Donohoe seeks to keep a lid on expenditure ahead of tight budget
Minister for Finance has €800m for new spending and tax cuts
The publication of expenditure reports gives Minister for Finance Paschal Donohoe ammunition when he sits down to listen to Ministers demanding more money for their departments. Photograph: Nick Bradshaw/The Irish Times
With strong economic growth and a general election in the mid-distance fuelling expectations around the Cabinet table, as well as among interest groups and the public generally, Minister for Finance Paschal Donohoe faces a more trying budget season than usual.
At yesterday’s launch of the Government’s mid-year expenditure report, Donohoe laid out the numbers pretty clearly. His budget package will be €3.4 billion, returning a deficit of 0.1 per cent of GDP for next year – an almost balanced budget. Of that €3.4 billion, some €2.6 billion is already allocated, through capital spending plans, carryover costs from measures in last year’s budget, public sector pay increases (€400 million) already promised and the cost of demographic pressures (more children, more older people).
That leaves him €800 million for new spending and tax cuts. Anything further will have to be paid for on budget day through new taxes.
That wouldn’t be a surprise – Donohoe did it last year with a hike in stamp duty on commercial property transactions. But even if he generates some more resources, the numbers will be tight.
That’s why the control of expenditure is being given such a priority. It’s also why the Government now routinely publishes its reports on aspects of its spending reviews.
The purpose is two-fold – to strengthen the hand of central government when it comes to keeping a lid on expenditure, but also to give Donohoe ammunition when he sits down with Ministers demanding more money for their departments. Budget-making comes down at some point to face-to-face negotiations.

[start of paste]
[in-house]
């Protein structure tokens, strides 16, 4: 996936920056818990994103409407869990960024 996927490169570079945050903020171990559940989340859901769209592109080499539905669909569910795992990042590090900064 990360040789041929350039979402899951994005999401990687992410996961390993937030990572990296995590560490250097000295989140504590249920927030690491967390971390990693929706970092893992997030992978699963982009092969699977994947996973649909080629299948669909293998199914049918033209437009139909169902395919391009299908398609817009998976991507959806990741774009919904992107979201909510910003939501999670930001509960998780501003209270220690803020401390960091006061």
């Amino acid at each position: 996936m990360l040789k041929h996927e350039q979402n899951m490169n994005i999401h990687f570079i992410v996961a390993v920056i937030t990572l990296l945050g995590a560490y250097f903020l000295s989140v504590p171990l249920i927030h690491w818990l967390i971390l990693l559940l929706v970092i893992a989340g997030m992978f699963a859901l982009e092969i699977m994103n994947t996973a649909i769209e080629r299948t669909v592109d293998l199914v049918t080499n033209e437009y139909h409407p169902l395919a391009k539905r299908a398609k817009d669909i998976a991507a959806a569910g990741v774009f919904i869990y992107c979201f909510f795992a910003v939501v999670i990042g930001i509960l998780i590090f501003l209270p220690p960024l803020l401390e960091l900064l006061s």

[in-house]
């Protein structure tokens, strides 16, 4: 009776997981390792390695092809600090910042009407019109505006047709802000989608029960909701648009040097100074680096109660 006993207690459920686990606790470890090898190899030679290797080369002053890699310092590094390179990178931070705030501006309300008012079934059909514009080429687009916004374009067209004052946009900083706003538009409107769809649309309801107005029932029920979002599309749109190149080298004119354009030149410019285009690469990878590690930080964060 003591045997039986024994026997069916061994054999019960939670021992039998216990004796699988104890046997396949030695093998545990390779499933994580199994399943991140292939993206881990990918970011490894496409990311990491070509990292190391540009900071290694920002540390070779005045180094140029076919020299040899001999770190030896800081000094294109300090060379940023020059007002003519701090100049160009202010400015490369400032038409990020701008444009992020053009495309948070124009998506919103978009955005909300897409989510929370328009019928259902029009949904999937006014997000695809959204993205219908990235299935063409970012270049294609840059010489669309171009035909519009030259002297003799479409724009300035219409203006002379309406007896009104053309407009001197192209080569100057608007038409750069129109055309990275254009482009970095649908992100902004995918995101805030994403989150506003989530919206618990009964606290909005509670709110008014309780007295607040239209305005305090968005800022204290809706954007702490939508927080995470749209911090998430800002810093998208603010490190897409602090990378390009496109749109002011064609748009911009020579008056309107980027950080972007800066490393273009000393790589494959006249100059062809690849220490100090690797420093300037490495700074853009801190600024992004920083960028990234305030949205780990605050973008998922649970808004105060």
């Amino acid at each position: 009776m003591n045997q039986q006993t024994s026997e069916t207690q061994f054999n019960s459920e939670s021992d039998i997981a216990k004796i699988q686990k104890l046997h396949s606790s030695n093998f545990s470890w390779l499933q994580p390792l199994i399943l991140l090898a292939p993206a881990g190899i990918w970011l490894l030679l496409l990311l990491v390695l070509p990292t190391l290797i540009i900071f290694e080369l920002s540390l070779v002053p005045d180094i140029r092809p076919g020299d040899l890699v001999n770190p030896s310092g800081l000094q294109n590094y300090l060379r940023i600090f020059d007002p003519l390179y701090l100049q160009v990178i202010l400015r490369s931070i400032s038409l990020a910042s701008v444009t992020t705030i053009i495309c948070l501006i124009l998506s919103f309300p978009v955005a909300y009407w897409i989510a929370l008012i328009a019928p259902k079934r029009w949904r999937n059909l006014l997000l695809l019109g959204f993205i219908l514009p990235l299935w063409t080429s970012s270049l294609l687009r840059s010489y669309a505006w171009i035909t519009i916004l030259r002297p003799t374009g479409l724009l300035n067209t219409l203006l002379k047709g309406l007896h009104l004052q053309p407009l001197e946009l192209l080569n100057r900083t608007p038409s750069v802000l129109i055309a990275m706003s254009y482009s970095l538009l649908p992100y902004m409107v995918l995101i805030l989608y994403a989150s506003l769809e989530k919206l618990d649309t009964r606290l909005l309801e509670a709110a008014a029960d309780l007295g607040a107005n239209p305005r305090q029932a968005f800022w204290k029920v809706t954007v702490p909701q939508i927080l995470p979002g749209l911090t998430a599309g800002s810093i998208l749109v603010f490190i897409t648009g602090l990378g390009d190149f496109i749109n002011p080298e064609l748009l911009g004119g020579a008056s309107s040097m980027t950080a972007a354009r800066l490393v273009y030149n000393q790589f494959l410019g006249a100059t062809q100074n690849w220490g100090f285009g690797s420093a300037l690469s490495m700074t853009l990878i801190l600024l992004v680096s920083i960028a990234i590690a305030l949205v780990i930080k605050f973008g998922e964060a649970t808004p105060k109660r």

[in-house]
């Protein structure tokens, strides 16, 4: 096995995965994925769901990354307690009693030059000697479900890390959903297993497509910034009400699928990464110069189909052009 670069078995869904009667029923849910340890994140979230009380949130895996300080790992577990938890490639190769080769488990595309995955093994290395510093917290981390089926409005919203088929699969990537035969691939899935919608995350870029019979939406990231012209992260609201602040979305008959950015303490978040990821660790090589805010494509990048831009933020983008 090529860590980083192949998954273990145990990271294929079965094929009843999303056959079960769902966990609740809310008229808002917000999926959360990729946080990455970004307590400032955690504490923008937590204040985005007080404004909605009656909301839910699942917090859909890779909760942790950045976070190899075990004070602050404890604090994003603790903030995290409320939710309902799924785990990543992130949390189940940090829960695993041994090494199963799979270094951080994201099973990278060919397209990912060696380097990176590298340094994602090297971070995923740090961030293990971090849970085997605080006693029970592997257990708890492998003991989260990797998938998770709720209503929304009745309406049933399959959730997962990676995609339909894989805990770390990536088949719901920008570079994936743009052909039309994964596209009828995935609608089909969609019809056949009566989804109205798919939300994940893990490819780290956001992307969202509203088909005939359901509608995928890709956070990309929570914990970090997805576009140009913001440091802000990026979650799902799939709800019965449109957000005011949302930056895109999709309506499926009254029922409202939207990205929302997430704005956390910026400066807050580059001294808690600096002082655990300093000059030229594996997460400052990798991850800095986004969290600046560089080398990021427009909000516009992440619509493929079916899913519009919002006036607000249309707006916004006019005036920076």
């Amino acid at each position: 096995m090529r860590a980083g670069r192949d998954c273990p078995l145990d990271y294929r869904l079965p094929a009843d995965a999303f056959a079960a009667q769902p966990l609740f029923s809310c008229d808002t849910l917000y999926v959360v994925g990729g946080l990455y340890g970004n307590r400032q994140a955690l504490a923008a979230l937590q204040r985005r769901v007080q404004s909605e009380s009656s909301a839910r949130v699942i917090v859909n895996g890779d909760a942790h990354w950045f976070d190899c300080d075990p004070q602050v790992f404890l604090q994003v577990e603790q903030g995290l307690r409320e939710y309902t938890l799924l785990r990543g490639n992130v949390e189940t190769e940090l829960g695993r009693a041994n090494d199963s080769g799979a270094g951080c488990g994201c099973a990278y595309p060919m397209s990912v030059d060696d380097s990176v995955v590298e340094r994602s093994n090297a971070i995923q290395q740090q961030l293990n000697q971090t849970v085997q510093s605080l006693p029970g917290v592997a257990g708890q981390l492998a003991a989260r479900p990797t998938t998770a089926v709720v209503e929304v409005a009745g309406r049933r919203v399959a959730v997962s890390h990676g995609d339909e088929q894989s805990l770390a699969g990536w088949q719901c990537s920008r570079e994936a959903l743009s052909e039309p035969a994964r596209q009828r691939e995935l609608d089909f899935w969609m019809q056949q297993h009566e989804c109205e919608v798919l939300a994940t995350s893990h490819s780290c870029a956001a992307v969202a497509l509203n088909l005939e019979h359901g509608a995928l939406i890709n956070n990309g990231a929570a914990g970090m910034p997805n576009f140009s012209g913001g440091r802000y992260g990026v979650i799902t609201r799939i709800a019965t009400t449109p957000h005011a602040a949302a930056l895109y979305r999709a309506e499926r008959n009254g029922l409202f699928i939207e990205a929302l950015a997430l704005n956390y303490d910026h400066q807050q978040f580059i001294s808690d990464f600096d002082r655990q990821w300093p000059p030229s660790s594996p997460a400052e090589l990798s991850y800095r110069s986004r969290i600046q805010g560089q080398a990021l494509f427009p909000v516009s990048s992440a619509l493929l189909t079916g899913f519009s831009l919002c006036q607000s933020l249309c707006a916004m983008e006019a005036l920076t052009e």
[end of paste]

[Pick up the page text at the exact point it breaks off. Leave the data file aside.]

“Oh you’re looking for more money are you: what about this?”
The reports show a catalogue of expenditure concerns throughout the public service – but also an institutional pressure to control them in the Departments of Finance and Public Expenditure, where much of the power in Government resides.
The chief concern, as ever, is overspending in the health budget. While the expenditure report says health spending is €168 million ahead of target at mid-year, the real fear in Government is that it is on course to bust the budget by more than €600 million by the end of the year.
Donohoe concedes that he will have to ask the Dáil to approve additional cash for health later this year to meet the bill; the only question is the size of the overshoot.
One consequence of this is that the prospect of a special allocation of resources to the Department of Health for the proposed Sláintecare reforms has been torpedoed in recent weeks. The message has been: don’t ask for more money when you’re already asking for more money.
There won’t be cuts to services, Donohoe insisted. He will find extra money to fill the gap.
But the report makes pointed comments about increased levels of accountability for expenditure by senior HSE management. Government sources say that a new board and chief executive later this year will ensure this accountability.
But they don’t say it with much confidence.